Ultraviolet-irradiated monocytes efficiently inhibit the intracellular replication of mycobacterium avium intracellulare

William S. Mirando, Hiroe Shiratsuchi, Karen Tubesing, Hirokazu Toba, Jerrold J. Ellner, Craig A. Elmets

Research output: Contribution to journalArticlepeer-review

7 Scopus citations


The purpose of this study was to evaluate the effect of ultraviolet (UV) radiation on the antimicrobial activities of monocytes for the intracellular pathogen Mycobacterium avium intracellulare (MAI). UV radiation augmented monocyte antimicrobial activity for MAI in a dose-dependent fashion. UVB doses of ≥ 25 J/m2 resulted in a 50-100-fold reduction in MAI growth 7 d after initiation of culture. The increased monocyte antibacterial effect could be blocked by a plate glass filter, indicating that wavelengths within the UVB were responsible for the effect. UV radiation did not stimulate monocyte phagocytosis, and enhanced inhibition of MAI growth was observed in populations of adherent mononuclear cells that were devoid of T cells. This suggested that UV radiation acted directly to augment intrinsic monocyte antimicrobial activities. The administration of 8-methoxypsoralen plus UVA radiation to monocytes also augmented their antimicrobial activities against MAI. UV radiation thus may serve as a unique agent by which to evaluate the mechanisms by which mononuclear phagocytes control the growth of MAI.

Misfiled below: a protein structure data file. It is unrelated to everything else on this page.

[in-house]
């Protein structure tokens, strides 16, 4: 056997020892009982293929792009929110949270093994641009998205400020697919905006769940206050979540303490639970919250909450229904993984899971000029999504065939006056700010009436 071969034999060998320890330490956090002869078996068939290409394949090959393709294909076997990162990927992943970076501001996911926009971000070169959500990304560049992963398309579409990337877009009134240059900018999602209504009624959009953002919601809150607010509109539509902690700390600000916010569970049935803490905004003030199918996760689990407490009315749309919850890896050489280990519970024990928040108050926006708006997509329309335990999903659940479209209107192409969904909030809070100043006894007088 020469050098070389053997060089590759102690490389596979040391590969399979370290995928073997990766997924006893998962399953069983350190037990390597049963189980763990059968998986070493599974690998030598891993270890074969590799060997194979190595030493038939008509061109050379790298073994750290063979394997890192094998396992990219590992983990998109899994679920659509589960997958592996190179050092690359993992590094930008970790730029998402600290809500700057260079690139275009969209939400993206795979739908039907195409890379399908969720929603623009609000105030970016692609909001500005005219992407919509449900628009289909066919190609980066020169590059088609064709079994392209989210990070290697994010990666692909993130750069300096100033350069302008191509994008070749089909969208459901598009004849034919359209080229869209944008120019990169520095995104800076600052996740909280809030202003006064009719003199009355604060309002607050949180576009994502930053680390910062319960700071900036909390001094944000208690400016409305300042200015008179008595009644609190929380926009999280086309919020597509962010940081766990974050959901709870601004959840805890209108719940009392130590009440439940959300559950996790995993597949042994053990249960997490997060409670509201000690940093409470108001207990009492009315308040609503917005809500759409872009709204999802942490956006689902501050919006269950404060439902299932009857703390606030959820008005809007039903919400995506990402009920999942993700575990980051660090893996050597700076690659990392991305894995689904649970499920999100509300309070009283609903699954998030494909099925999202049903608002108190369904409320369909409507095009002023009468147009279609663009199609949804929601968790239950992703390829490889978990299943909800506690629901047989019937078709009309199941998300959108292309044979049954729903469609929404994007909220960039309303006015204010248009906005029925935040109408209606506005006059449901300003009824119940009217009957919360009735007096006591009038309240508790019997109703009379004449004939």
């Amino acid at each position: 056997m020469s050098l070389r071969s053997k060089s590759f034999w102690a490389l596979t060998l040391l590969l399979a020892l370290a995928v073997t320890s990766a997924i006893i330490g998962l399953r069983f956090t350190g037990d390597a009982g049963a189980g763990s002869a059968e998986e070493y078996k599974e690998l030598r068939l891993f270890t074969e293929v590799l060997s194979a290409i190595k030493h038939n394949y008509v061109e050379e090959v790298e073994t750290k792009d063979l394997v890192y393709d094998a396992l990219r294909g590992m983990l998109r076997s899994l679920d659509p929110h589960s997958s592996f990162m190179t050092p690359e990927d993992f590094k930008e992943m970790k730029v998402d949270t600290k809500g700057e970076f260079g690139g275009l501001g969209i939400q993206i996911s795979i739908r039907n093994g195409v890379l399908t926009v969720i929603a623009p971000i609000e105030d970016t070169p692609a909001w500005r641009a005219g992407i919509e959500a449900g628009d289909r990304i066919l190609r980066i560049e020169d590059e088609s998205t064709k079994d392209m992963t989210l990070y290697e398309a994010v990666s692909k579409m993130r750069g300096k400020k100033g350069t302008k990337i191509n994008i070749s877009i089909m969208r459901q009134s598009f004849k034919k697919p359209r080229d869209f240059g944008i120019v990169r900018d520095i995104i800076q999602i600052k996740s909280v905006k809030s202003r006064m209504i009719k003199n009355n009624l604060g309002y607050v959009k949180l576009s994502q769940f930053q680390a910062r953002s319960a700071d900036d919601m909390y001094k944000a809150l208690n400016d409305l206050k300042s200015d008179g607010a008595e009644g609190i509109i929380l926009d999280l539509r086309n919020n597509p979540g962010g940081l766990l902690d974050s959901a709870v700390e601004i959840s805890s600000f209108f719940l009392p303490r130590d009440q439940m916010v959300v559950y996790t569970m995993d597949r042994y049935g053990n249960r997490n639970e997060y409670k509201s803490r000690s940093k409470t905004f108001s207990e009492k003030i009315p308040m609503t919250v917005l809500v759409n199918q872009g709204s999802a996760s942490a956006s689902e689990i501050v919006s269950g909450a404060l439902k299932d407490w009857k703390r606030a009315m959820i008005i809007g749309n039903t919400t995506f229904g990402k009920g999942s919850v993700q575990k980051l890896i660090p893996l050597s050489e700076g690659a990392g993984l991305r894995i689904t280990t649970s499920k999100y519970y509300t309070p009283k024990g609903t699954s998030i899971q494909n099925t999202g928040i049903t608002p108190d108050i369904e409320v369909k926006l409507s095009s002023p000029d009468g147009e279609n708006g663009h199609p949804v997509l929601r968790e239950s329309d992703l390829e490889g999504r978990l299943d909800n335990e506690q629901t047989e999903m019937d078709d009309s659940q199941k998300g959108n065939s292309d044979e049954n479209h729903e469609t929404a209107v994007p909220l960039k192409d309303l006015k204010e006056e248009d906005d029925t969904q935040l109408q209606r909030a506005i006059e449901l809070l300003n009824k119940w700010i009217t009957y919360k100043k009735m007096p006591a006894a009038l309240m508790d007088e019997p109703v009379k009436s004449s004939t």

Original languageEnglish (US)
Pages (from-to)1282-1287
Number of pages6
JournalJournal of Clinical Investigation
Issue number4
StatePublished - 1992
Externally publishedYes


  • Macrophage activation
  • Monocyte
  • Mycobacteria
  • Psoralen photosensitivity
  • Ultraviolet radiation

ASJC Scopus subject areas

  • Medicine(all)


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